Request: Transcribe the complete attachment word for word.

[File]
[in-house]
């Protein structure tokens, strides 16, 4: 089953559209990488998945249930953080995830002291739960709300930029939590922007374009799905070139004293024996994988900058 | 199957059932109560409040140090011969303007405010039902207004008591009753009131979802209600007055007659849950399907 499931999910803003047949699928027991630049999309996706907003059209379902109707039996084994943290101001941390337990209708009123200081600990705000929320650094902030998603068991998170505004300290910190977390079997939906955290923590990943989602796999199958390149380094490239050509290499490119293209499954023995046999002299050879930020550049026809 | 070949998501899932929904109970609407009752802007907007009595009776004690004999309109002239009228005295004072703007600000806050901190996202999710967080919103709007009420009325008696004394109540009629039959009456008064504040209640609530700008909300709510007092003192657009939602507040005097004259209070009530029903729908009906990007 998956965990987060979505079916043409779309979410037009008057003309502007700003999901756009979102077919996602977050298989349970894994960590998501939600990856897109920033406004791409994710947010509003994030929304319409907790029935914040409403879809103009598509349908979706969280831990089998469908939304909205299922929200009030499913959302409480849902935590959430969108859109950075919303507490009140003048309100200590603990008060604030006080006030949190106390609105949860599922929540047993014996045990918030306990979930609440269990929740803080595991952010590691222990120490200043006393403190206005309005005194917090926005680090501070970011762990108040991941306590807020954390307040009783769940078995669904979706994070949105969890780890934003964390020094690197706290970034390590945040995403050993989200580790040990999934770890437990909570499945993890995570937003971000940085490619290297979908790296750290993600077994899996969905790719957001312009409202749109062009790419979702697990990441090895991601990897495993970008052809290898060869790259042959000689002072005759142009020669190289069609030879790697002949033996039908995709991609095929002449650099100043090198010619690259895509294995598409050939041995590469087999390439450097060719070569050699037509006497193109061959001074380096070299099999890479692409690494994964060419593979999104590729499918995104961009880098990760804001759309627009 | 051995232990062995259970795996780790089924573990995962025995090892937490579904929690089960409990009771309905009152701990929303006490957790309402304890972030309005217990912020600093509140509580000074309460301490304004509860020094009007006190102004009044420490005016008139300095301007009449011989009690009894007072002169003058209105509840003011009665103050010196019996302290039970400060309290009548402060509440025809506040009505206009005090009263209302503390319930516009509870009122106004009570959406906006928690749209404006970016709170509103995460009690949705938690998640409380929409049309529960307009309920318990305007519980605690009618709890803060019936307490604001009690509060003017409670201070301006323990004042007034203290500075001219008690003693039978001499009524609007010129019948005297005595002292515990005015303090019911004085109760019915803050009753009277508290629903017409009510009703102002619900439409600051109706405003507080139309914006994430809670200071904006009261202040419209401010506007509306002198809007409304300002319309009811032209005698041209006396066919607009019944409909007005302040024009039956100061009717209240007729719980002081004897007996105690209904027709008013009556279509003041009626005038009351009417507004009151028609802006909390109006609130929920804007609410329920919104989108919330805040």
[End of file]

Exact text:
[in-house]
């Protein structure tokens, strides 16, 4: 089953559209990488998945249930953080995830002291739960709300930029939590922007374009799905070139004293024996994988900058 | 199957059932109560409040140090011969303007405010039902207004008591009753009131979802209600007055007659849950399907 499931999910803003047949699928027991630049999309996706907003059209379902109707039996084994943290101001941390337990209708009123200081600990705000929320650094902030998603068991998170505004300290910190977390079997939906955290923590990943989602796999199958390149380094490239050509290499490119293209499954023995046999002299050879930020550049026809 | 070949998501899932929904109970609407009752802007907007009595009776004690004999309109002239009228005295004072703007600000806050901190996202999710967080919103709007009420009325008696004394109540009629039959009456008064504040209640609530700008909300709510007092003192657009939602507040005097004259209070009530029903729908009906990007 998956965990987060979505079916043409779309979410037009008057003309502007700003999901756009979102077919996602977050298989349970894994960590998501939600990856897109920033406004791409994710947010509003994030929304319409907790029935914040409403879809103009598509349908979706969280831990089998469908939304909205299922929200009030499913959302409480849902935590959430969108859109950075919303507490009140003048309100200590603990008060604030006080006030949190106390609105949860599922929540047993014996045990918030306990979930609440269990929740803080595991952010590691222990120490200043006393403190206005309005005194917090926005680090501070970011762990108040991941306590807020954390307040009783769940078995669904979706994070949105969890780890934003964390020094690197706290970034390590945040995403050993989200580790040990999934770890437990909570499945993890995570937003971000940085490619290297979908790296750290993600077994899996969905790719957001312009409202749109062009790419979702697990990441090895991601990897495993970008052809290898060869790259042959000689002072005759142009020669190289069609030879790697002949033996039908995709991609095929002449650099100043090198010619690259895509294995598409050939041995590469087999390439450097060719070569050699037509006497193109061959001074380096070299099999890479692409690494994964060419593979999104590729499918995104961009880098990760804001759309627009 | 051995232990062995259970795996780790089924573990995962025995090892937490579904929690089960409990009771309905009152701990929303006490957790309402304890972030309005217990912020600093509140509580000074309460301490304004509860020094009007006190102004009044420490005016008139300095301007009449011989009690009894007072002169003058209105509840003011009665103050010196019996302290039970400060309290009548402060509440025809506040009505206009005090009263209302503390319930516009509870009122106004009570959406906006928690749209404006970016709170509103995460009690949705938690998640409380929409049309529960307009309920318990305007519980605690009618709890803060019936307490604001009690509060003017409670201070301006323990004042007034203290500075001219008690003693039978001499009524609007010129019948005297005595002292515990005015303090019911004085109760019915803050009753009277508290629903017409009510009703102002619900439409600051109706405003507080139309914006994430809670200071904006009261202040419209401010506007509306002198809007409304300002319309009811032209005698041209006396066919607009019944409909007005302040024009039956100061009717209240007729719980002081004897007996105690209904027709008013009556279509003041009626005038009351009417507004009151028609802006909390109006609130929920804007609410329920919104989108919330805040």